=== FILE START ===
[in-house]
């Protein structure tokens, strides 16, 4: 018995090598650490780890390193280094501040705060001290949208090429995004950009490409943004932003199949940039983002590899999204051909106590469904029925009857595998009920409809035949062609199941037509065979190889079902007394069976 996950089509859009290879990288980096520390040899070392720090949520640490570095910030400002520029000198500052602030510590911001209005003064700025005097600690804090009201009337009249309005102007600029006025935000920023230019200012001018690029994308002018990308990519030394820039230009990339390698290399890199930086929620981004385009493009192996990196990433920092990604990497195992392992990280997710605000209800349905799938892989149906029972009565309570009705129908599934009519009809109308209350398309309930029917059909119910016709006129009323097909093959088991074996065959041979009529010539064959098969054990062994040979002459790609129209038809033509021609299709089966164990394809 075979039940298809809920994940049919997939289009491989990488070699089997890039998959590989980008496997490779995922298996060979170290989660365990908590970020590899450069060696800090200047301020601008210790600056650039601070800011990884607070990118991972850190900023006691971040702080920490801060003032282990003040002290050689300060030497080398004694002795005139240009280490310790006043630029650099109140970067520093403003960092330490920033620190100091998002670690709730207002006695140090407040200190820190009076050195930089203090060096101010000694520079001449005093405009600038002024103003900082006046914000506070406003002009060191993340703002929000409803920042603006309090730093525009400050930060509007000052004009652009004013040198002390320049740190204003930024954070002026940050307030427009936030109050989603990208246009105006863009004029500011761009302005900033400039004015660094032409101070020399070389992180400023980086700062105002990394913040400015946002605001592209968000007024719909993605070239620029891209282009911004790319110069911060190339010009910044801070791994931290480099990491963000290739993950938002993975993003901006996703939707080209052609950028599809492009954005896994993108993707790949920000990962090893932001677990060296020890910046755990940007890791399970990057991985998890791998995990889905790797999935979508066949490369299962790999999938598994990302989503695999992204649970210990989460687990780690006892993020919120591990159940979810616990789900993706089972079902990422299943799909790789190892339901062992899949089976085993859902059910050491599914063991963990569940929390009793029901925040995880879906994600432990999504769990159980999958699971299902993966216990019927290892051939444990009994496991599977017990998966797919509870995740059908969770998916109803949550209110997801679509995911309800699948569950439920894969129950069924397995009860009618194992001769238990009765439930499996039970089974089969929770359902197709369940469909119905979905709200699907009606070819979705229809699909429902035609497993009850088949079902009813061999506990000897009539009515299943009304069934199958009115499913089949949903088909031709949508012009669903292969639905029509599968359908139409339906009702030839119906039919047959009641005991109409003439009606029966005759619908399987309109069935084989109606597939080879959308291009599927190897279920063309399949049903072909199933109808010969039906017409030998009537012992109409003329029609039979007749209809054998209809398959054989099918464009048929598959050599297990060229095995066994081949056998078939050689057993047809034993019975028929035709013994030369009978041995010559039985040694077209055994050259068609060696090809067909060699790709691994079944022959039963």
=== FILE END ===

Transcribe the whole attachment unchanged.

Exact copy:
[in-house]
């Protein structure tokens, strides 16, 4: 018995090598650490780890390193280094501040705060001290949208090429995004950009490409943004932003199949940039983002590899999204051909106590469904029925009857595998009920409809035949062609199941037509065979190889079902007394069976 996950089509859009290879990288980096520390040899070392720090949520640490570095910030400002520029000198500052602030510590911001209005003064700025005097600690804090009201009337009249309005102007600029006025935000920023230019200012001018690029994308002018990308990519030394820039230009990339390698290399890199930086929620981004385009493009192996990196990433920092990604990497195992392992990280997710605000209800349905799938892989149906029972009565309570009705129908599934009519009809109308209350398309309930029917059909119910016709006129009323097909093959088991074996065959041979009529010539064959098969054990062994040979002459790609129209038809033509021609299709089966164990394809 075979039940298809809920994940049919997939289009491989990488070699089997890039998959590989980008496997490779995922298996060979170290989660365990908590970020590899450069060696800090200047301020601008210790600056650039601070800011990884607070990118991972850190900023006691971040702080920490801060003032282990003040002290050689300060030497080398004694002795005139240009280490310790006043630029650099109140970067520093403003960092330490920033620190100091998002670690709730207002006695140090407040200190820190009076050195930089203090060096101010000694520079001449005093405009600038002024103003900082006046914000506070406003002009060191993340703002929000409803920042603006309090730093525009400050930060509007000052004009652009004013040198002390320049740190204003930024954070002026940050307030427009936030109050989603990208246009105006863009004029500011761009302005900033400039004015660094032409101070020399070389992180400023980086700062105002990394913040400015946002605001592209968000007024719909993605070239620029891209282009911004790319110069911060190339010009910044801070791994931290480099990491963000290739993950938002993975993003901006996703939707080209052609950028599809492009954005896994993108993707790949920000990962090893932001677990060296020890910046755990940007890791399970990057991985998890791998995990889905790797999935979508066949490369299962790999999938598994990302989503695999992204649970210990989460687990780690006892993020919120591990159940979810616990789900993706089972079902990422299943799909790789190892339901062992899949089976085993859902059910050491599914063991963990569940929390009793029901925040995880879906994600432990999504769990159980999958699971299902993966216990019927290892051939444990009994496991599977017990998966797919509870995740059908969770998916109803949550209110997801679509995911309800699948569950439920894969129950069924397995009860009618194992001769238990009765439930499996039970089974089969929770359902197709369940469909119905979905709200699907009606070819979705229809699909429902035609497993009850088949079902009813061999506990000897009539009515299943009304069934199958009115499913089949949903088909031709949508012009669903292969639905029509599968359908139409339906009702030839119906039919047959009641005991109409003439009606029966005759619908399987309109069935084989109606597939080879959308291009599927190897279920063309399949049903072909199933109808010969039906017409030998009537012992109409003329029609039979007749209809054998209809398959054989099918464009048929598959050599297990060229095995066994081949056998078939050689057993047809034993019975028929035709013994030369009978041995010559039985040694077209055994050259068609060696090809067909060699790709691994079944022959039963």